10 Lessons Learned from My High School Reunion

This past weekend was my ten-year high school reunion. In the weeks leading up to the events -- the high school football game, the mixer, the family picnic and the actual reunion event -- I started asking people around me what to expect. All I knew about these things was what I had seen on movies and television, and my own parents' experiences.

The advent of Facebook for the past decade has made reunions not so much obsolete but just a little less of an event. You can catch up online, message back and forth, and look at each other's lives, significant others, spouses, pets, houses and children.

I'm comfortable with my station in life, and I am used to meeting tons of new people a week, and I feel no ill will towards anyone from high school. (Okay, one or two, let's be real.) I had no problem catching up with anyone, and I had nothing to fear. It's not like I could be the only one there with male pattern baldness. Because I wasn't. Ha.

Friends had plenty of reasons not to go. Money, distance, work, anger, dread, mistrust abounded, with apathy topping the list. If anything, it's a good chance to maybe reconnect with people who lead different lives than you and enrich your own damned self. Most of the people who graduated with me and didn't want to go to the reunion I see at bars and concerts around town anyway.

The weekend went great, and by Saturday night, when all was said and done, my throat was sore from laughing, smoking and drinking. I talked to people for longer than we ever did for the four years we were together from 1997 to 2001, and I realized that we were probably all nervous just the same.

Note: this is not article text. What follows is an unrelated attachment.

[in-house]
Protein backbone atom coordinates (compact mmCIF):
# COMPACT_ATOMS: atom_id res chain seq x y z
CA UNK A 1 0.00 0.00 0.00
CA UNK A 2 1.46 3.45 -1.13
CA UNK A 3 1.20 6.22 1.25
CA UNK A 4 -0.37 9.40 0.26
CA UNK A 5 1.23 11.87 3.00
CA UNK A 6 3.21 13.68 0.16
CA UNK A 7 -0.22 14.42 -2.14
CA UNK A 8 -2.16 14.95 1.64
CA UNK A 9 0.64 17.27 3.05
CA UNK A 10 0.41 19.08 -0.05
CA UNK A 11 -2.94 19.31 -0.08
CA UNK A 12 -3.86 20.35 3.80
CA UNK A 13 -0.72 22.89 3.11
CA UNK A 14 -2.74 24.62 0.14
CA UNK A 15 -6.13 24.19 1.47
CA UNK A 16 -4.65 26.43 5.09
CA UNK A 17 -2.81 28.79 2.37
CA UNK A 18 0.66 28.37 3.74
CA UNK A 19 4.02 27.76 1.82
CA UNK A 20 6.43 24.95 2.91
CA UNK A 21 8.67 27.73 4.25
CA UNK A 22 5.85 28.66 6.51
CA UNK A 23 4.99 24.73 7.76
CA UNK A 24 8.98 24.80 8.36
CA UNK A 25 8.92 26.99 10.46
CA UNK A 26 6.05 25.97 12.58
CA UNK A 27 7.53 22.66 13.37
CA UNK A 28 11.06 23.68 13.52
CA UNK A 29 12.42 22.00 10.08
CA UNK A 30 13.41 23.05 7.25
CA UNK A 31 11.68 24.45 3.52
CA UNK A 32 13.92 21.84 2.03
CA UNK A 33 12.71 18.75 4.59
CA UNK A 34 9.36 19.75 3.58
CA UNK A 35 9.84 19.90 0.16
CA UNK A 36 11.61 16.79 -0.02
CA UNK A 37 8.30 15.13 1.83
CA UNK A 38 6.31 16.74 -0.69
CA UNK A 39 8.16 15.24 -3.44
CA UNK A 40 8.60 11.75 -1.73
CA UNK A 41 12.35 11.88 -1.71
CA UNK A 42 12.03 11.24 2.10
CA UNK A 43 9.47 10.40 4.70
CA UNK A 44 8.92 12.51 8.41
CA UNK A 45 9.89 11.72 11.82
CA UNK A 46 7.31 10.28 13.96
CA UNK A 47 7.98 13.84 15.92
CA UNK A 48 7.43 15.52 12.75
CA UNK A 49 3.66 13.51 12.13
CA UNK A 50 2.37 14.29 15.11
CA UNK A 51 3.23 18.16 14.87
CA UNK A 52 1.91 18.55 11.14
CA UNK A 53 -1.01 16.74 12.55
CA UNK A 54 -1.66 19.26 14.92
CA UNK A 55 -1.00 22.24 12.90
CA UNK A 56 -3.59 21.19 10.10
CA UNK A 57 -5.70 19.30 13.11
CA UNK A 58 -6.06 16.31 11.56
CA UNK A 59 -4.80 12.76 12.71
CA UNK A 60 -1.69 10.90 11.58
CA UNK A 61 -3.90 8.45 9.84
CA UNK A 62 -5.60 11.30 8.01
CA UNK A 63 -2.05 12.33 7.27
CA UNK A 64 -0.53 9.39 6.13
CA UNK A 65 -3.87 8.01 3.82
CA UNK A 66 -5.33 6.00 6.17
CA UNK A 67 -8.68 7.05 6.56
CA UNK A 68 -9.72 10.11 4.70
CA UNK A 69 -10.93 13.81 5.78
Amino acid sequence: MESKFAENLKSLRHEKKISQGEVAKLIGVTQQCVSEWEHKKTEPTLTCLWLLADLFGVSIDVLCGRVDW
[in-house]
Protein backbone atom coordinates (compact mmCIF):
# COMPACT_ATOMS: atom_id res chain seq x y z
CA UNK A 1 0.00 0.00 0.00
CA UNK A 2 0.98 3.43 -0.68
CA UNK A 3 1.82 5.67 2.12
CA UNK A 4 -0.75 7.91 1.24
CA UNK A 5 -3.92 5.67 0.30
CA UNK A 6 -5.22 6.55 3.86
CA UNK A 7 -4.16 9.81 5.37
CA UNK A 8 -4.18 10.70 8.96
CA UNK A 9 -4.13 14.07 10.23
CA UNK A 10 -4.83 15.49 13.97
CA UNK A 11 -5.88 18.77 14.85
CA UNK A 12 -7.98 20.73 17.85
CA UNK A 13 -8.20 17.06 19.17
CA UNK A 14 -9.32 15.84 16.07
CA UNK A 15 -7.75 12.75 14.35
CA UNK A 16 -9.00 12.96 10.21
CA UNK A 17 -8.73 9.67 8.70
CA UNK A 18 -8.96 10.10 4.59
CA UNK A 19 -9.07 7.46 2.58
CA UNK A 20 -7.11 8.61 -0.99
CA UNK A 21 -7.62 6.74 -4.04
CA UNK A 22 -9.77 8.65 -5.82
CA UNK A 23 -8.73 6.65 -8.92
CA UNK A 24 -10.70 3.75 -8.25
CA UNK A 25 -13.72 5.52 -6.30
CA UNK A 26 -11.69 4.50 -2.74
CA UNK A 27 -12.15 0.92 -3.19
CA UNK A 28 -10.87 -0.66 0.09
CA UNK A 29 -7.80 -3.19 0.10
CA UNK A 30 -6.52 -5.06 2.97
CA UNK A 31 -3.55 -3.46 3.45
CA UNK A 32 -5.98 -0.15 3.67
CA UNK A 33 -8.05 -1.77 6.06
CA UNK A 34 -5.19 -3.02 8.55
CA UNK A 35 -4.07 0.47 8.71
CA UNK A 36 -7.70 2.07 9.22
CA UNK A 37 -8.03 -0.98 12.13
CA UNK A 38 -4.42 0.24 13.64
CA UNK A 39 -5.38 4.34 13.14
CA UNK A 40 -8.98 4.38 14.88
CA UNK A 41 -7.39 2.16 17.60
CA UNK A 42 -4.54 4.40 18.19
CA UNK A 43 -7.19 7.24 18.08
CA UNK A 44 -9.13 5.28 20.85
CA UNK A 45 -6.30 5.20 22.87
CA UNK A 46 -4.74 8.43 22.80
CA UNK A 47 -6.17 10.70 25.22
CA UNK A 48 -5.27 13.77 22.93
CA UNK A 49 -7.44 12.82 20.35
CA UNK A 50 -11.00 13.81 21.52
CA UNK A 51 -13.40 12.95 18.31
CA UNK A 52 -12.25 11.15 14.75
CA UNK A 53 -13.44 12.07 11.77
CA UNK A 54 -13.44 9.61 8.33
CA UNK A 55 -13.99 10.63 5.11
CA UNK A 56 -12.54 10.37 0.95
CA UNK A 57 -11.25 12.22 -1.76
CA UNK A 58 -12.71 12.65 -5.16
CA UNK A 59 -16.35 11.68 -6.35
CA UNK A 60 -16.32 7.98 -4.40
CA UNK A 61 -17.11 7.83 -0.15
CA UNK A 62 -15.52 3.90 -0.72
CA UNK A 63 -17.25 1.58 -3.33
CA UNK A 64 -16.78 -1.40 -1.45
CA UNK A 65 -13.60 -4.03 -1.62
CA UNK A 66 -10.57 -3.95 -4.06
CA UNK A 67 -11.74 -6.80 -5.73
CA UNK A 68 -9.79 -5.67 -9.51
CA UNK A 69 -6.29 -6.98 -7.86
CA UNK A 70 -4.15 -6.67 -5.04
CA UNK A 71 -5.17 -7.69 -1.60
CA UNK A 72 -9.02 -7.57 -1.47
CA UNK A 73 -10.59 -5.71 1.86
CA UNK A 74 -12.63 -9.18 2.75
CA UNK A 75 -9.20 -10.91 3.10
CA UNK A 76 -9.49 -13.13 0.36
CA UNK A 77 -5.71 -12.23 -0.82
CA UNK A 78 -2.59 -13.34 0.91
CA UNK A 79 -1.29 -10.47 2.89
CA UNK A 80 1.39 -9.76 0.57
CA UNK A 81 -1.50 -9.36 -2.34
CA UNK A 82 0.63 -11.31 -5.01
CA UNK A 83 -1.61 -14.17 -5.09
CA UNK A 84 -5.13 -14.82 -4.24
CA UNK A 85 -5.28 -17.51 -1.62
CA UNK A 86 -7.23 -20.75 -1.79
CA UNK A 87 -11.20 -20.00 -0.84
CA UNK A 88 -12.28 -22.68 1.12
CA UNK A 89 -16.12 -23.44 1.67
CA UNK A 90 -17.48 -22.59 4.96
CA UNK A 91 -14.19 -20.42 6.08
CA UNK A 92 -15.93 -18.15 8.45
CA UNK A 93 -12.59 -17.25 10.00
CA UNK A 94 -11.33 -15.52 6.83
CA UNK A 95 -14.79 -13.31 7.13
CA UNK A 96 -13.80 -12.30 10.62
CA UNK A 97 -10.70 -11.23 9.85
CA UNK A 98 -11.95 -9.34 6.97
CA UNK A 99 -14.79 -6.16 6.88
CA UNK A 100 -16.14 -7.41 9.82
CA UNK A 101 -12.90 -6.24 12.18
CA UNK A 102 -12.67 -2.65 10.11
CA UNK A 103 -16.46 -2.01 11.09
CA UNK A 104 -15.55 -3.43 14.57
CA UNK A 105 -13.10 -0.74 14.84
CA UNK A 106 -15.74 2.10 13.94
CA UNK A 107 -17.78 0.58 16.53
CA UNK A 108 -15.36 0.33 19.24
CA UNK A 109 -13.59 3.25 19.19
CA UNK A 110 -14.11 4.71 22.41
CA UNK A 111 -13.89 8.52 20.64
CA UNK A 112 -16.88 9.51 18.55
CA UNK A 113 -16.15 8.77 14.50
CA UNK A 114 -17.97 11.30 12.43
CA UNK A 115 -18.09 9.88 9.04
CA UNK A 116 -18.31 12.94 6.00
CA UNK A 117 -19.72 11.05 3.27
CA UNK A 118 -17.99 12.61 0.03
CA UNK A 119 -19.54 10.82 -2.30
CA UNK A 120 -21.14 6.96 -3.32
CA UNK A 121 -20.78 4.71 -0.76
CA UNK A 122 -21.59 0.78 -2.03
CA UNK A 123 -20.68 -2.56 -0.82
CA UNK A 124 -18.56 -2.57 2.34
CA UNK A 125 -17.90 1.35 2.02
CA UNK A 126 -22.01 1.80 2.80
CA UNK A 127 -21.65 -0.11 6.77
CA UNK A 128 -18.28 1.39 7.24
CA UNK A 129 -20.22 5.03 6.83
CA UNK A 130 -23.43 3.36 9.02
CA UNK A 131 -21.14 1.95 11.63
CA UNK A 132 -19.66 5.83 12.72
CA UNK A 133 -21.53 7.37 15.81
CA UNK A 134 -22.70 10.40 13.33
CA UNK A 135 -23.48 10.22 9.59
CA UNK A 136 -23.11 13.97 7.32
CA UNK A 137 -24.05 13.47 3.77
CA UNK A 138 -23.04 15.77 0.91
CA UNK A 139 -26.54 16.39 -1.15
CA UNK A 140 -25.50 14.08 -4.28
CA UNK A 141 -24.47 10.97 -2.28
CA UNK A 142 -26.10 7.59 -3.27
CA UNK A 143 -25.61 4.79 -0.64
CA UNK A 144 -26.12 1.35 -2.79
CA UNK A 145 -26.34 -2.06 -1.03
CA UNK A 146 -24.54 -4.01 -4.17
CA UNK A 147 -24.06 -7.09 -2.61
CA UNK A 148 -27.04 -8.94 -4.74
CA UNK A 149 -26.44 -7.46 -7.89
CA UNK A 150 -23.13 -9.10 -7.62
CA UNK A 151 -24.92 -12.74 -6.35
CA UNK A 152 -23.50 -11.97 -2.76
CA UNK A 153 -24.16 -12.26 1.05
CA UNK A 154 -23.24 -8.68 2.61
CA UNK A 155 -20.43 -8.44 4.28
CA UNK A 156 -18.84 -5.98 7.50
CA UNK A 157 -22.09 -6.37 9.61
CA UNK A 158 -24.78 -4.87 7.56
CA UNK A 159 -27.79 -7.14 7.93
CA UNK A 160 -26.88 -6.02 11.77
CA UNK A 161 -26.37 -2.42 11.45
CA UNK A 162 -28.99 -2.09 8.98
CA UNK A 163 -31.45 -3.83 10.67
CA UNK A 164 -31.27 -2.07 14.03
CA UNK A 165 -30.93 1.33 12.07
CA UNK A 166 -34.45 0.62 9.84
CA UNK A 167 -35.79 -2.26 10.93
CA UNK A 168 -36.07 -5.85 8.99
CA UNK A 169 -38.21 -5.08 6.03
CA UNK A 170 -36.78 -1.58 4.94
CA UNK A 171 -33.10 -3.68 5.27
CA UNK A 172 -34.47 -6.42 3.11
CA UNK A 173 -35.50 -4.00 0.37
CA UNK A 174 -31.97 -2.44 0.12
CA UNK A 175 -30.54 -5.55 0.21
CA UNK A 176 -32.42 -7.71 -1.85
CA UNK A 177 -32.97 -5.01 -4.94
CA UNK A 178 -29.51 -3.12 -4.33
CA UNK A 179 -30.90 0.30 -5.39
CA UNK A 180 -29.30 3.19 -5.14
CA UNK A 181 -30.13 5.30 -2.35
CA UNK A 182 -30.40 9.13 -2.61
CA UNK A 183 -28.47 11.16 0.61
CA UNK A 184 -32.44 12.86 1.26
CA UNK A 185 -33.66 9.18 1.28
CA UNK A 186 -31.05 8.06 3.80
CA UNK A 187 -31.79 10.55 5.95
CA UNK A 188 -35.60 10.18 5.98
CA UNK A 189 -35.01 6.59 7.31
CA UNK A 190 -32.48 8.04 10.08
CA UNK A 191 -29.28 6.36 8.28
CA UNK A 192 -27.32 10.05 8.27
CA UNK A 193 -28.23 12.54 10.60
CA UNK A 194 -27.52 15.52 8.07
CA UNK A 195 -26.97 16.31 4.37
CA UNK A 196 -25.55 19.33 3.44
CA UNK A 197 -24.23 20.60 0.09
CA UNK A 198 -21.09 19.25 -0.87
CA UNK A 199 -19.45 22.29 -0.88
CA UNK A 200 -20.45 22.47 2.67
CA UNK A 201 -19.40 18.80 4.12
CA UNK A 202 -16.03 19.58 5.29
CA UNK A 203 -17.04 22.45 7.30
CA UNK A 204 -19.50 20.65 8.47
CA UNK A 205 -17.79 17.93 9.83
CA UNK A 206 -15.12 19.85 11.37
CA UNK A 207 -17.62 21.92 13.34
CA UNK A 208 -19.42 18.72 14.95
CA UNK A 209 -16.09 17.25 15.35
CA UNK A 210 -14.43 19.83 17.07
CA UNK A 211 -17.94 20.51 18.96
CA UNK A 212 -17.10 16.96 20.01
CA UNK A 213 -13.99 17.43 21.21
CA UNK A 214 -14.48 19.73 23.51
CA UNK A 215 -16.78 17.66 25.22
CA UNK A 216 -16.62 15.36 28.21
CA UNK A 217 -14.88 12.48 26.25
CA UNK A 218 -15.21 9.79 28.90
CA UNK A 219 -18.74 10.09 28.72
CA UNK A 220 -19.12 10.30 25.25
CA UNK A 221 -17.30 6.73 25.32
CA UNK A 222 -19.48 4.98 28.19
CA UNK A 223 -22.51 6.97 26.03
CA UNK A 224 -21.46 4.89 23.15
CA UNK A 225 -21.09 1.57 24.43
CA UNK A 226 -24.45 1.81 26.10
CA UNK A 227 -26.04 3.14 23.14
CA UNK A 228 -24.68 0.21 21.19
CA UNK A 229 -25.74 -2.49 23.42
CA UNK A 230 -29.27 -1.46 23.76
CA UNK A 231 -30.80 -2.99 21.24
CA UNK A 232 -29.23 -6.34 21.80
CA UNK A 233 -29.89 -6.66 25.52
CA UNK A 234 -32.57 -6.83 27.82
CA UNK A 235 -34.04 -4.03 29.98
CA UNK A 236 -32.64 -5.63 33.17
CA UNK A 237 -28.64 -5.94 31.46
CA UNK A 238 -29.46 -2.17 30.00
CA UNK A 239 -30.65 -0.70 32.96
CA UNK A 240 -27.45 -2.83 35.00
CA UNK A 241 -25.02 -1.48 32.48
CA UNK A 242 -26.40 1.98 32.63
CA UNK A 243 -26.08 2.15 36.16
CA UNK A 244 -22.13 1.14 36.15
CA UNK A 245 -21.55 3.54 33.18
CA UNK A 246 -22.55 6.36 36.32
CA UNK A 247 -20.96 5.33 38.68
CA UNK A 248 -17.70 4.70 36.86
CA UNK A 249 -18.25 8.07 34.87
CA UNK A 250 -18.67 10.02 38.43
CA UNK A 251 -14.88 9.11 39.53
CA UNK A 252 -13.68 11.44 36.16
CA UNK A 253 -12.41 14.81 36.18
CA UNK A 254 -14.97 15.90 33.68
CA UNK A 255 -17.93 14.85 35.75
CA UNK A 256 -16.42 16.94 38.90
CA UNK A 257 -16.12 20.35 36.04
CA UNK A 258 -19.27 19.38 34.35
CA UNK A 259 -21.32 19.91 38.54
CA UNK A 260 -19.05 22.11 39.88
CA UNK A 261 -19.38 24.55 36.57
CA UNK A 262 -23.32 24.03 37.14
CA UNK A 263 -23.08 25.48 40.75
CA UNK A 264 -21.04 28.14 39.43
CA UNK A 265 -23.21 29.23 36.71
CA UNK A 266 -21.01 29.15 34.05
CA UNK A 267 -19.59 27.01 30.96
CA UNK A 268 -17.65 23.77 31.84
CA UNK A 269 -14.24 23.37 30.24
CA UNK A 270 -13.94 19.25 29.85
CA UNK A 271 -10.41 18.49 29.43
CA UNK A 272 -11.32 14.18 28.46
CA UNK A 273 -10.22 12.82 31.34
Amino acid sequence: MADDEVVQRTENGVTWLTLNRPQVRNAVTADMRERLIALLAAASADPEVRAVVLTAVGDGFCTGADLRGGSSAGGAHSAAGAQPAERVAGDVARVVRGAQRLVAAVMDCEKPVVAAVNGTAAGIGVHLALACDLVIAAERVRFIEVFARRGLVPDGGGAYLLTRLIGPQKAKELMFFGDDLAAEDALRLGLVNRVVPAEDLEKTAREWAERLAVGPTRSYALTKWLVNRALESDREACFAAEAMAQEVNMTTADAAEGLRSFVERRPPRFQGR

In the end, about 143 people drank 30 cases of beer, downed 20 bottles of wine, pregnant gals got down to Usher, we spray-painted the side of that train car (above), and one of our own, an actual successful male stripper, rubbed his junk on untold numbers of girls. There are videos on YouTube that you shouldn't see.

I was keeping a running list on my phone of tips I was picking up on along the way. Some of the tips make no sense in a sober mind, like one that just says "Hot Gurls," which I am sure means something classy.

10. Don't bother trying to get fit or dress nice

Most people are too worried about paying their bills, staying married and surviving to go out of their way to make the night into a couture fashion event. Sure, some guys will dress up, but it will more than likely just be Texas shorthand for casual, meaning cowboy boots, jeans and a nice button-up. As for the girls, it depends on who is married or single, or pregnant.

9. Drinking Is The Great Equalizer

If you didn't know each other or even get along all those years ago, all it will take is a few beers or shots to ease any perceived tensions and for the laughter to begin. Nerds will rise to heroes, the cliques will fall back into place, and everyone will have a story to tell. It's also a sure way to see which of us are now alcoholics, but the fun kind, not like Nicolas Cage in Leaving Las Vegas.

8. Bring The Old Yearbooks

There is nothing like cracking open the old yearbooks to look at all the pot leaves you drew, the zits, the sixth-grade mullets, and the couples who would be together forever and ever and never ever break up. They did in fact break up, and they will steal glances at each other all night, thinking about what might have been. Like a country song or something.

7. Listen To Everyone's Story

High school was kind of like war, and everyone had a different and unique side to what they saw and experienced. Some people will tell you that they thought you hated them, when the whole time you thought they hated you. This time around your hormones and emotions shouldn't be raging and out for blood, or so we hope.

6. Honor The Veterans

In my class we had plenty of guys who were seasoned military vets. We had past and current members of the Navy, Marines and Army forces, and they all saw and did things you couldn't imagine while you were partying your way through college or delivering pizza. Make sure to tell them you are thankful for their service, and don't ask how many people they killed. This isn't a Call of Duty chatroom.

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Craig Hlavaty
Contact: Craig Hlavaty